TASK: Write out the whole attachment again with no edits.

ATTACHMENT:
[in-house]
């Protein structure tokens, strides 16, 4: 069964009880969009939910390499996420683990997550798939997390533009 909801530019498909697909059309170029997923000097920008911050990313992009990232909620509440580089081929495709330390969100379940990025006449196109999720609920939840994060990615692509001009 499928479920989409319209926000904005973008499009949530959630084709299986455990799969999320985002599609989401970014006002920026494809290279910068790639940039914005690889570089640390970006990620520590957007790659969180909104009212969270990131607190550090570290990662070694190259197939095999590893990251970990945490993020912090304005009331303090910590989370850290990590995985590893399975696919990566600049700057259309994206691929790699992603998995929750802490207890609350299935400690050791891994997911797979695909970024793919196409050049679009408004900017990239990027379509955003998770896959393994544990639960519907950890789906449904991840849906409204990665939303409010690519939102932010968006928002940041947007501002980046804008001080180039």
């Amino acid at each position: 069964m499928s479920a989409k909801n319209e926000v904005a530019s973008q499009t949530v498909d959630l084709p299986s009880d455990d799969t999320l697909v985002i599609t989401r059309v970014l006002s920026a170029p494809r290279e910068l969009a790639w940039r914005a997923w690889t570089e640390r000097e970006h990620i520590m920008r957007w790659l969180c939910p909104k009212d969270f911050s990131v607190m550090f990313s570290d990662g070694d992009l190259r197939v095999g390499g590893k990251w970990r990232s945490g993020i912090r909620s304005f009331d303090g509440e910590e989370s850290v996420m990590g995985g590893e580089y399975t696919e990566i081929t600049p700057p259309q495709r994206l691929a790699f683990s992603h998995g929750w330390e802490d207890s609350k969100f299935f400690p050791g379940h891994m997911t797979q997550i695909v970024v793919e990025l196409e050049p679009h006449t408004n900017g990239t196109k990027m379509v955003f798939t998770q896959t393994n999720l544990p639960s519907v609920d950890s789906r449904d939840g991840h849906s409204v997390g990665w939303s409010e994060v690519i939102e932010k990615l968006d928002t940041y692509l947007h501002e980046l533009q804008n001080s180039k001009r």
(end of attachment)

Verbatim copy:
[in-house]
């Protein structure tokens, strides 16, 4: 069964009880969009939910390499996420683990997550798939997390533009 909801530019498909697909059309170029997923000097920008911050990313992009990232909620509440580089081929495709330390969100379940990025006449196109999720609920939840994060990615692509001009 499928479920989409319209926000904005973008499009949530959630084709299986455990799969999320985002599609989401970014006002920026494809290279910068790639940039914005690889570089640390970006990620520590957007790659969180909104009212969270990131607190550090570290990662070694190259197939095999590893990251970990945490993020912090304005009331303090910590989370850290990590995985590893399975696919990566600049700057259309994206691929790699992603998995929750802490207890609350299935400690050791891994997911797979695909970024793919196409050049679009408004900017990239990027379509955003998770896959393994544990639960519907950890789906449904991840849906409204990665939303409010690519939102932010968006928002940041947007501002980046804008001080180039």
């Amino acid at each position: 069964m499928s479920a989409k909801n319209e926000v904005a530019s973008q499009t949530v498909d959630l084709p299986s009880d455990d799969t999320l697909v985002i599609t989401r059309v970014l006002s920026a170029p494809r290279e910068l969009a790639w940039r914005a997923w690889t570089e640390r000097e970006h990620i520590m920008r957007w790659l969180c939910p909104k009212d969270f911050s990131v607190m550090f990313s570290d990662g070694d992009l190259r197939v095999g390499g590893k990251w970990r990232s945490g993020i912090r909620s304005f009331d303090g509440e910590e989370s850290v996420m990590g995985g590893e580089y399975t696919e990566i081929t600049p700057p259309q495709r994206l691929a790699f683990s992603h998995g929750w330390e802490d207890s609350k969100f299935f400690p050791g379940h891994m997911t797979q997550i695909v970024v793919e990025l196409e050049p679009h006449t408004n900017g990239t196109k990027m379509v955003f798939t998770q896959t393994n999720l544990p639960s519907v609920d950890s789906r449904d939840g991840h849906s409204v997390g990665w939303s409010e994060v690519i939102e932010k990615l968006d928002t940041y692509l947007h501002e980046l533009q804008n001080s180039k001009r």